The Young Vic’s slogan is “It’s a big world in here”. It’s a changing world, too. This most adaptable of venues wrong foots you with every visit. It’s quite simply a different environment for every show, a place where the experience begins from the moment the friendly usher directs you down a dimly lit corridor to make your entrance. “You could try a wheelchair’, said mine, who happened to be a finalist from last year’s Stephen Sondheim Society Student Performer of the Year where I “chair” the jury. Perhaps a little too participatory, I thought, as I looked for free seats for me and my guest. The bleachers behind the mesh netting (sinister) were pretty full; the enclosed crude plywood grandstand (claustrophobic) would get us closer to the action. A warning came against the front row where a huge mattress was apparently to be the scene of bestial food sex involving jellies and trifles – some fall-out was possible. There was plainly method in the madness.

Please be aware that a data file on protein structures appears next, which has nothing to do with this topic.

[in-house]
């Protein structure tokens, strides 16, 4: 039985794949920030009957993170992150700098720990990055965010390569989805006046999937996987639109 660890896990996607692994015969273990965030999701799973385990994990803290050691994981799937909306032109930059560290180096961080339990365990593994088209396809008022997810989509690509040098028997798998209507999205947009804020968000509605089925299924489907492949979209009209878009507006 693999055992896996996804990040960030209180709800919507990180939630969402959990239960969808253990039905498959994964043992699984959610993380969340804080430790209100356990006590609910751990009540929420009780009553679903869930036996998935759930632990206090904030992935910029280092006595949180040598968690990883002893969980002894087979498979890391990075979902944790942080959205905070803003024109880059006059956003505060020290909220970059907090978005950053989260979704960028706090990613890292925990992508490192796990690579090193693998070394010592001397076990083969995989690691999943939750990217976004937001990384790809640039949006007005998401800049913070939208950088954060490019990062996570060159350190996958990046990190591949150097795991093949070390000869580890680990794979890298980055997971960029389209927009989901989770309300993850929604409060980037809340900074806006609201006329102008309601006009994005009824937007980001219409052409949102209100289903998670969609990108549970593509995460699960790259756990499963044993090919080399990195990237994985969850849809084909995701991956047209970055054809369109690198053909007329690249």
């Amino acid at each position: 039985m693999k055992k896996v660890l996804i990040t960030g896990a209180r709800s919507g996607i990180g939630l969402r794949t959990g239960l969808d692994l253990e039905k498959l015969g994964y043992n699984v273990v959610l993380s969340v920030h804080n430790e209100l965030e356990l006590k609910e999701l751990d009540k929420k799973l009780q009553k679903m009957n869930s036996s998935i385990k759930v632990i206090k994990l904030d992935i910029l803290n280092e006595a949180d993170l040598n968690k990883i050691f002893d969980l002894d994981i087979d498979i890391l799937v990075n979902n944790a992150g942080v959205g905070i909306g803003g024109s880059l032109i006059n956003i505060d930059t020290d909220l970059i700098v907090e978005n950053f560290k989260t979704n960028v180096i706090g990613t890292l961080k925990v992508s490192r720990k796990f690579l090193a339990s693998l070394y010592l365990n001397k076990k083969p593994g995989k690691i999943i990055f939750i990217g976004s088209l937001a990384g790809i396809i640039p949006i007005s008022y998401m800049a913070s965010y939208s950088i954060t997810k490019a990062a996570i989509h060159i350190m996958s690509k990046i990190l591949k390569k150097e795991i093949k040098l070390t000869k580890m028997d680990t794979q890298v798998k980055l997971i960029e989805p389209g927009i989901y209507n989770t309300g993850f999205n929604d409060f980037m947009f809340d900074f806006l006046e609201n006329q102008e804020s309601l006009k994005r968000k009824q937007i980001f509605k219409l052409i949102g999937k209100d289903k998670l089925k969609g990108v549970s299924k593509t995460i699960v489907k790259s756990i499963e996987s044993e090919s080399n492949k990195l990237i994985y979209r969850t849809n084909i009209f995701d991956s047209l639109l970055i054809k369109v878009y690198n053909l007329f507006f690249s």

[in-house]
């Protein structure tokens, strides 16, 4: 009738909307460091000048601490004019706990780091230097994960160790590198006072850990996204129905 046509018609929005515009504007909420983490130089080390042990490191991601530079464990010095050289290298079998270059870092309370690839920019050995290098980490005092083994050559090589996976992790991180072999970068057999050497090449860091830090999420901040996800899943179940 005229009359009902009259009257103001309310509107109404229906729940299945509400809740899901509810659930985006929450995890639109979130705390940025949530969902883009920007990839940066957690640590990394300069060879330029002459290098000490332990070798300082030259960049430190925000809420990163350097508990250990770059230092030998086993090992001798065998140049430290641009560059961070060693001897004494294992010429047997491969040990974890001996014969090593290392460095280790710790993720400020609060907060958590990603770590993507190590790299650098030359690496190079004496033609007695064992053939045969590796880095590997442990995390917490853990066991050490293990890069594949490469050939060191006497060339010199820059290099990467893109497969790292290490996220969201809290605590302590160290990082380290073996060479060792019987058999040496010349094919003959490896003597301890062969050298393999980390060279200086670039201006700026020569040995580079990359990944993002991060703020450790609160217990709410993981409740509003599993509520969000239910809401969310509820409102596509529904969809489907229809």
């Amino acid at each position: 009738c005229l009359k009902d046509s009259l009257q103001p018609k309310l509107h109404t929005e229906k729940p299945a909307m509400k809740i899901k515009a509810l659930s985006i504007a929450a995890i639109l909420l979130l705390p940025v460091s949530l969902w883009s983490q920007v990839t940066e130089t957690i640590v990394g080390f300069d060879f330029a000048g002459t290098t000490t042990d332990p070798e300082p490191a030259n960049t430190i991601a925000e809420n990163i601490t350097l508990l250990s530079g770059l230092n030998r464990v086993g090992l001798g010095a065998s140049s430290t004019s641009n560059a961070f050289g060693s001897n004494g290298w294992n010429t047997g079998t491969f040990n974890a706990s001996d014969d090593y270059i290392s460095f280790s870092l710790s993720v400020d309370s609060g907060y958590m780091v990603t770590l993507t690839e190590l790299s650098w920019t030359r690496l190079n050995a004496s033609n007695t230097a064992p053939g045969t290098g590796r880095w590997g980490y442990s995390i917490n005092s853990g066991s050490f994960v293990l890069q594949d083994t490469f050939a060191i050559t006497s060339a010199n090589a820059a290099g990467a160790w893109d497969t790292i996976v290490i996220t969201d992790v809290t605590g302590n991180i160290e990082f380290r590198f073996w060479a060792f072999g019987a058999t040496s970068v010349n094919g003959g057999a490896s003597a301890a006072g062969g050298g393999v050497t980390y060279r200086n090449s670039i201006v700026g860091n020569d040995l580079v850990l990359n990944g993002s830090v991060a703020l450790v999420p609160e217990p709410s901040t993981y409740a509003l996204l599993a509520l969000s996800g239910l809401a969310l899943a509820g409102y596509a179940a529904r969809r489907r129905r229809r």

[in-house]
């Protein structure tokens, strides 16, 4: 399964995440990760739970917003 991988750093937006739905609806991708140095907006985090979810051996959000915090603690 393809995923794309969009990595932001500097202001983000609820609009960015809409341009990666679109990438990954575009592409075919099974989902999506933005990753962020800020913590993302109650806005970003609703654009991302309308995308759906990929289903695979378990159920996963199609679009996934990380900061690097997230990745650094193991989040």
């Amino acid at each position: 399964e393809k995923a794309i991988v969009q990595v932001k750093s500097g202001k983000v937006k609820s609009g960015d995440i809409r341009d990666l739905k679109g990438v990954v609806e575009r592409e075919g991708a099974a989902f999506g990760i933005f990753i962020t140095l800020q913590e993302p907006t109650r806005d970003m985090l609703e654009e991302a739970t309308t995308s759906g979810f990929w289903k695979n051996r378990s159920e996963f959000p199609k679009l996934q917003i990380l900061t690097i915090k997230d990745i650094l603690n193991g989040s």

And madness was what we were there to witness in Joe Hill-Gibbins’ deeply discomforting and voyeuristic staging of Middleton and Rowley’s The Changeling – an unsettling play which attempts to draw parallels between the collapse of reason in love and sex and the cruelty of bedlam where the so-called “sane” come to gloat for amusement over those whose reason is driven by other passions. The Bedlam subtext of The Changeling can, I’m told, effect a sense of two separate plays jostling for attention. For my first experience of the play in the theatre, Hill-Gibbins has made the two strands horribly, disturbingly, inseparable. Doublings in the brilliant cast iradicate all doubt that the inmates and outmates are one and the same in this theatre of the cruel and absurd and lustful where we the audience are not just passive observers but complicit participants. Maybe I should have taken that wheelchair after all.
Is the Young Vic the most exciting theatre in London? On the strength of recent visits – yes.